Inequality for All is a 2013 documentary film in which former U.S. Labor Secretary under Clinton, Robert Reich, examines the growing gap between America’s wealthy and working classes. Reich quickly traces the fiscal history of the United States from the onset of the Great Depression to the present, drawing parallels between the pre-1928 U.S. economy and the pre-2008 U.S. economy. He points to increased middle-class debt, decreased capitalist-class consumerism, and the wealth gap as indicators of an economy on the brink of calamity.
Reich’s argument is this: The ever-expanding chasm between the rich and the poor is leading to the destruction of the middle class, and without the middle class the national economy will be crippled. If the middle class cannot remain solvent in spite of the outrageous and rising cost of living, he argues, the U.S. will find itself in a major crisis. Without the middle class’s consumerism, which the U.S. economy is desperately dependent on, the country will not be able to turn itself around financially. Reich makes little to no mention of the many people in America who already find themselves in what can aptly be described as a “financial crisis.” His analysis, although not without some truth, only scratches the surface of the roots of the recession and the potential solutions.
The film is full of important dates and figures about Reagan-era financial deregulation and tax breaks that benefit the rich while decimating the poor. Unfortunately, however, Reich spends a great deal of the film’s ninety minutes romantically recounting his own political career – from Ford to Clinton – being sure to highlight that the biggest period of economic growth for the middle class was during his years as Labor Secretary. It is clear, nevertheless, that Reich is a Washington politician whose interest in the middle and working class does not go far beyond maintaining our ability to spend and consume in order to boost the economy.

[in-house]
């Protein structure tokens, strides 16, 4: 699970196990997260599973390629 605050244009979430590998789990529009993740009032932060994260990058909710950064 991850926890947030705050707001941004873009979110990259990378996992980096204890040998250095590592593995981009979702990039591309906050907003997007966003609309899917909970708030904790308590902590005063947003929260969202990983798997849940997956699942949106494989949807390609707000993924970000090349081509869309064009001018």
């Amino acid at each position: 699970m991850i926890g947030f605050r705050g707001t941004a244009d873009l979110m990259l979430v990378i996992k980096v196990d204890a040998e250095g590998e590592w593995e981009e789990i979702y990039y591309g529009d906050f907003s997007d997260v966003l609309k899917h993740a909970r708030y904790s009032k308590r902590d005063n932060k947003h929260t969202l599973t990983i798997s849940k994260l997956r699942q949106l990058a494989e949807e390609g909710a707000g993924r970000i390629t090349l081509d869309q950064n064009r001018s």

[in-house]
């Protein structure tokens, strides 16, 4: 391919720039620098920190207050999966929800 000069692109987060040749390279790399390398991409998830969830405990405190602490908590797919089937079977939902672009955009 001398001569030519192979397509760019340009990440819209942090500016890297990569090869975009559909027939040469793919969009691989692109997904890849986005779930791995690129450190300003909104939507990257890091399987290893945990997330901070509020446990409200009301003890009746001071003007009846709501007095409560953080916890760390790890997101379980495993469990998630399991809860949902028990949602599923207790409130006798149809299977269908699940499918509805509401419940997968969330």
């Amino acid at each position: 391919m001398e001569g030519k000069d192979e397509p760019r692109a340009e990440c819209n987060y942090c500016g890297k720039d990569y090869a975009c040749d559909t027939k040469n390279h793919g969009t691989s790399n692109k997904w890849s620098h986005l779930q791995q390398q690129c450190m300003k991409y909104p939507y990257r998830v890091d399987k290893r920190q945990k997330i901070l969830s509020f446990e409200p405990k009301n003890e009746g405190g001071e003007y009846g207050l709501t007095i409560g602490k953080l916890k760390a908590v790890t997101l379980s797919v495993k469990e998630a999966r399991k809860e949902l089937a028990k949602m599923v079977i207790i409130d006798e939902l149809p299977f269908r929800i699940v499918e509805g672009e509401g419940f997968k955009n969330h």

Reich minimizes the deliberate campaign to destroy labor unions in this country and doesn’t mention President Clinton’s participation in deregulation at all. The film fails to mention either the Clinton administration’s acceleration of “free trade” policies that shipped out millions of union industrial jobs, Clinton’s destruction of welfare as we knew it, or the doubling of the prison population in those eight “glorious” years.
When he does specifically address the effect of the financial crisis on working people, he visits a Calpine factory in California where a working couple, moved to action by their inability to provide their children with health insurance, is trying to unionize their workplace. In this particular scene, one of the factory’s workers tells Reich that the company has been better to him than he “deserves” and because of that, paired with his strong religious convictions, he opposes unionizing.
It’s interesting that Reich chose this as the moment to describe workers organizing, because it totally fails to demonstrate the capacity and determination of the working class to organize and struggle. This image, juxtaposed with the depiction of the compassionate, millionaire venture capitalist that Reich interviews in the first half of the film, demonstrates why working people cannot depend on Washington liberals to represent us in government or the media.
One of the film’s most salient points is made by Reich himself; he says that thirty years ago, when he first started preaching the dangers of growing income inequality, his ideas were considered centrist, although now his detractors have gone so far as to call him a radical Marxist. Although Reich didn’t expound on the point, this does demonstrate something important about the changing nature of the American economy and the gross devaluation of the poor and working class. Political ideas that support and protect those other than the rich are considered radical and unrealistic among the capitalist class.
Like his fellow Clintonite Al Gore, Reich seeks to monetize a long and already peaked Democratic career by transforming a lecture and PowerPoint presentation into an award-winning documentarian/liberal propagandizing/soothsaying career. However, Inequality for All offers little to working people by means of solutions to the growing income gap between the working class and poor on the one side and the rich on the other.